When it comes to stopping up a bottle of wine, the choices go well beyond corks vs. screw caps. Get ready for glass on glass. Maybe.
Conventional wisdom, if there is such a thing with this debate, says that screw caps are fine on everyday wines and even white wines you might want to age. But it's hard to dislodge the idea, firmly rooted in the minds of most wine drinkers, that red wine needs a cork to age.
That's a crock. We have the evidence in hand with wines bottled in Australia and New Zealand five to 10 years ago under both seals. Simply put, the wines are aging as they would under a perfect cork. Time after time, in blind comparisons, the screw-capped wine is preferred.
But when I say this to American sommeliers or wine sellers, they look at me as if I were from Mars. I finally figured out why. For most Americans, the Southern Hemisphere doesn't count. Whatever happens in Australia, New Zealand, South Africa, Chile or Argentina can't have any application to what we do north of the equator. Or so it would seem.
If you think I'm kidding, poll your friends on what they think of Australian wine. See if anyone mentions the terrific dry Rieslings, complex Shiraz-Cabernet blends, or disarming Grenaches. Maybe they'll refer to a blockbuster Shiraz. But chances are they'll cite Yellow Tail or some other mass market wine.
Here in Australia, it looks as if most wines are sold under screw caps, even the really good ones, red and white. Over dinner in Sydney, I asked Tyson Stelzer, who has written extensively on the subject, how the breakthrough happened. He said it was when the best producers started using them for their best wines. That's happened in New Zealand, and it's happening in Australia.
"Watch consumers when they pull a medium-priced screw-capped wine off the shelf and look over the bottle," he says. "They look up to the top shelf. If the bottles are all under cork, they'll put their bottle back. But if there are at least a few wines under screw caps, they will take it."
He also believes that there's no substitute for the revelatory experience of drinking a really good wine that came out of a screw-capped bottle. "No argument is so eloquent as being confronted with the evidence of our own taste buds," he says.
"You can put all the pamphlets out there, and we can write all the columns we want, but unless we actually taste it ourselves, it doesn't matter."
Convinced that an inert seal was better than risking an indeterminate percentage of bottle to cork taint, but finding screw caps too déclassé for a $300-plus wine, Henschke recently switched to a glass stopper for its Hill of Grace. So the next vintage of one of Australia's icon wines will be sealed under the Vino-Lok stopper. (Henschke now uses screw caps for its less expensive wines.)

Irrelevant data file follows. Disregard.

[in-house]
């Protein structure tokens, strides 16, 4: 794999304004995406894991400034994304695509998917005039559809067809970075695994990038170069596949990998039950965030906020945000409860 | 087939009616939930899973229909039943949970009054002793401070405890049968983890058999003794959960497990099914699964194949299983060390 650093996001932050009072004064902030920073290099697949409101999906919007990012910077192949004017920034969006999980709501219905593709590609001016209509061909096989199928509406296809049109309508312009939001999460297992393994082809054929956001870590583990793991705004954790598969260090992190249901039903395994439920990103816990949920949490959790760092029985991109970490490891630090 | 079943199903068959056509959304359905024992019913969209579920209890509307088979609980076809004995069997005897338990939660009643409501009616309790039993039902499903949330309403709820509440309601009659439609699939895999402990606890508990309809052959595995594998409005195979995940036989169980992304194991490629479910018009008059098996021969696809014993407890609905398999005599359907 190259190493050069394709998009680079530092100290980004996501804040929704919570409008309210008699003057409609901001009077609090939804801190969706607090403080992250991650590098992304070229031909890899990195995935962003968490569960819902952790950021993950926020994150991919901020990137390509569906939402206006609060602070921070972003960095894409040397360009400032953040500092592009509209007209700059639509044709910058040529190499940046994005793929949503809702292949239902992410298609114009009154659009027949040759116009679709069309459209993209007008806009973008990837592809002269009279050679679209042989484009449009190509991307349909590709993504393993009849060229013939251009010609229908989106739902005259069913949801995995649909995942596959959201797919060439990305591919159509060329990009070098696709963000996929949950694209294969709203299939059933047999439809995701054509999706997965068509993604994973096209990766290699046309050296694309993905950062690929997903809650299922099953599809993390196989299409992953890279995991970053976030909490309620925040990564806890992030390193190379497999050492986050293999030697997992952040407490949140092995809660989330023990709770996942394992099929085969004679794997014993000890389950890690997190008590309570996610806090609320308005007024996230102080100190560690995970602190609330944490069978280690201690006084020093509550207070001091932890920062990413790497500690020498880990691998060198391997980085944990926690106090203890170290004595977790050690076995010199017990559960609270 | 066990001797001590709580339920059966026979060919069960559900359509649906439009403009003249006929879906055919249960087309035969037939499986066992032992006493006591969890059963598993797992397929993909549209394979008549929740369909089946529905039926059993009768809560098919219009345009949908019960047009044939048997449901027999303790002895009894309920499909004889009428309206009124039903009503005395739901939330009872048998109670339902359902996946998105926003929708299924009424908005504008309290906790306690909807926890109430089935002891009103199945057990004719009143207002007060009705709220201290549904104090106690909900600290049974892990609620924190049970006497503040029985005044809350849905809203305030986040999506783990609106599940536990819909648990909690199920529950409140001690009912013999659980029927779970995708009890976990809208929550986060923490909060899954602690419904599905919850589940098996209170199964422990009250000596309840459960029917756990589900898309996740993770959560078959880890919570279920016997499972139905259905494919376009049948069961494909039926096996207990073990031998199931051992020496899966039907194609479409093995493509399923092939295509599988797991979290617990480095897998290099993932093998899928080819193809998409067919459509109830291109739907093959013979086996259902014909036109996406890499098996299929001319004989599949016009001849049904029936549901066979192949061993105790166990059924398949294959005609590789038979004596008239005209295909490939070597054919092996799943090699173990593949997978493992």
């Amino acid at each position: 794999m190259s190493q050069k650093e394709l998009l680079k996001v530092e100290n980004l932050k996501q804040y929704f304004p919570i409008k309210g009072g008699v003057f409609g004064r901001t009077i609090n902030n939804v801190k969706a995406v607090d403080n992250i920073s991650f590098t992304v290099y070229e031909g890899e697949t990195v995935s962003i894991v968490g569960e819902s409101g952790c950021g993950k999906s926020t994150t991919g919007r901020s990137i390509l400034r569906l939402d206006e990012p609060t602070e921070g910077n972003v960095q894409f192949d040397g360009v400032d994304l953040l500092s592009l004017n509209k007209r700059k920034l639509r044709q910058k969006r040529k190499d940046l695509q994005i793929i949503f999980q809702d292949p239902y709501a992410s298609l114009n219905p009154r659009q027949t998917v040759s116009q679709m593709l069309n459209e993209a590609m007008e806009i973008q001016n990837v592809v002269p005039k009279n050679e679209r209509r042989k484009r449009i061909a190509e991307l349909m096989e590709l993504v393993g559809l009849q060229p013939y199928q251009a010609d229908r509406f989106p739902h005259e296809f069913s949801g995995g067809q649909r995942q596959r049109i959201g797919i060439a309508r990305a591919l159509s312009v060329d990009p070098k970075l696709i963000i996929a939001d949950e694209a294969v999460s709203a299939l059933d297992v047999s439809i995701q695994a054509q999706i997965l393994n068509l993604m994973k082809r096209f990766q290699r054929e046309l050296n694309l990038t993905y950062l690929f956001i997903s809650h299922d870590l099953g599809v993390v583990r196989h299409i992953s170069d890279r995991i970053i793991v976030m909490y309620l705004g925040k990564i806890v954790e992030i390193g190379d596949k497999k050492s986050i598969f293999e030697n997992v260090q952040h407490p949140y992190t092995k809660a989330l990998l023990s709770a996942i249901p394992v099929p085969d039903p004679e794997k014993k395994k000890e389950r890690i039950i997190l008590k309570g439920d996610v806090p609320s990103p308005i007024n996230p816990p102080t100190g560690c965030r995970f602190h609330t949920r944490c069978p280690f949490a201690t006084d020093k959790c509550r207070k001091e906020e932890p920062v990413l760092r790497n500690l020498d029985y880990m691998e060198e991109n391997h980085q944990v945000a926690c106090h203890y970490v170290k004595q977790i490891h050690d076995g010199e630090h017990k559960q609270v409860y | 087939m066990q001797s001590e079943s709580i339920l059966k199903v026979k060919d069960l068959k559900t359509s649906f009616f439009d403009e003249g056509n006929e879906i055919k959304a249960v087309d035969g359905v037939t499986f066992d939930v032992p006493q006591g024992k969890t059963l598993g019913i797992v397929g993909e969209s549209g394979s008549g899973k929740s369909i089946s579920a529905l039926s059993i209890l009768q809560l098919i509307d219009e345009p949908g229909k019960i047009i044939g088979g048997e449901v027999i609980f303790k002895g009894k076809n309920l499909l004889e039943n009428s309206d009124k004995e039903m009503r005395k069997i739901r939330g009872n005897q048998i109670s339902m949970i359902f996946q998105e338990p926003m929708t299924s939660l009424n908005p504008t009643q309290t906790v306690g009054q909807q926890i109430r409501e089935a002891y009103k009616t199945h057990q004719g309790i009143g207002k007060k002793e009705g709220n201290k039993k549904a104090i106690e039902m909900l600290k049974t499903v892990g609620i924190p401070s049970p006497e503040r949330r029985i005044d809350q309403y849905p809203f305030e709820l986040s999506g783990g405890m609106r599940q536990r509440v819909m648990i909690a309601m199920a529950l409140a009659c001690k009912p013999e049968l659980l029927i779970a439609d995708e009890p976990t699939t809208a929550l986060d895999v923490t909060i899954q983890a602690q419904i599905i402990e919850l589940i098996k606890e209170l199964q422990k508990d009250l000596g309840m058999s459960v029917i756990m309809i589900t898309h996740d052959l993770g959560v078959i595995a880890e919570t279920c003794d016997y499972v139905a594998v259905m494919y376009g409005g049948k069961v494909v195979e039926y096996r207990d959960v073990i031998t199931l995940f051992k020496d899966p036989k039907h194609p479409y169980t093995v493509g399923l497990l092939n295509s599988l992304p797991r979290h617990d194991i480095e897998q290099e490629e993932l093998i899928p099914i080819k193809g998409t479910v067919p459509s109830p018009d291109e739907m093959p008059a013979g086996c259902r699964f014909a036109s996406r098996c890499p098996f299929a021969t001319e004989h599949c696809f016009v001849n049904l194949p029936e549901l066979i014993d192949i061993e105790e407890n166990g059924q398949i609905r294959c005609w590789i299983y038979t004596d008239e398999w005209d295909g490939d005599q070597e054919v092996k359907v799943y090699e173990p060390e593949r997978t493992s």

This T-shaped closure is made of clear glass but what actually makes the seal is a ring of plastic polymer. The makers of Australia's other icon Shiraz, Grange, considered Vino-Lok but are working on something else.
It's not that Peter Gago, chief winemaker for Penfolds, is against screw caps. He convinced the powers that be at Foster's, the brewing giant that owns the venerable wine label, that twist-offs belong on some of the company's best wines. Yattarna, the $100-plus Chardonnay, comes under spiral. And the ultra-collectible 2004 Block 42 and Bin 60A, which sold for $225, are sealed in screw caps.
But not Grange, the winery's flagship wine. Not yet.
"We don't know how long a great Grange can last," Gago says. It's true. Well-stored wines from the 1950s, sealed under cork, are still alive and delicious (unless they have been done in by a bad cork). "Both the screw cap and Vino-Lok seal the bottle with plastic, and I don't know if those will last 50 years or more. I want to be 100 percent convinced whatever we replace cork with will be best for the wine."
Gago has a secret project going with an automotive engineer to develop a glass-on-glass seal. It isn't even to the prototype stage yet, and it will require precise engineering to make the top of the bottle absolutely flat. But the idea is for a spring-loaded clamp to secure a glass disc to the top of the bottle.
I guess you can afford to put extra dollars into a bottle and closure for a wine that costs that much.
Christopher Hills — Seattle, WA — April 16, 2007 1:09pm ET
Larry Schaffer — Central Coast — April 16, 2007 3:58pm ET
Jim Mcclure — DFW, Texas — April 16, 2007 4:02pm ET
Brian Loring — Lompoc, CA — April 16, 2007 5:14pm ET
Brandon Redman — Seattle, WA — April 16, 2007 7:42pm ET
Russell Quong — Sunnyvale, CA — April 16, 2007 10:27pm ET
Harvey Steiman — San Francisco, CA — April 17, 2007 3:43am ET
Sam Chanhao — calgary — April 17, 2007 4:28am ET
Joseph Byrne — Gardiner NY — April 17, 2007 7:10am ET
Dan Jaworek — Chicago — April 17, 2007 8:56am ET
Harvey Steiman — San Francisco, CA — April 17, 2007 9:19am ET
Jim Mcclure — DFW, Texas — April 17, 2007 10:23am ET
Joshua Masur — Redwood City, CA — April 17, 2007 12:53pm ET
Larry Schaffer — Central Coast — April 17, 2007 1:53pm ET
Harvey Steiman — San Francisco, CA — April 17, 2007 5:57pm ET
Sam Chanhao — calgary — April 18, 2007 4:45am ET
Don Rauba — Schaumburg, IL — April 18, 2007 2:01pm ET
Jim Mcclure — DFW, Texas — April 18, 2007 4:10pm ET
Allen Clark — Arlington, VA — May 26, 2007 2:19pm ET
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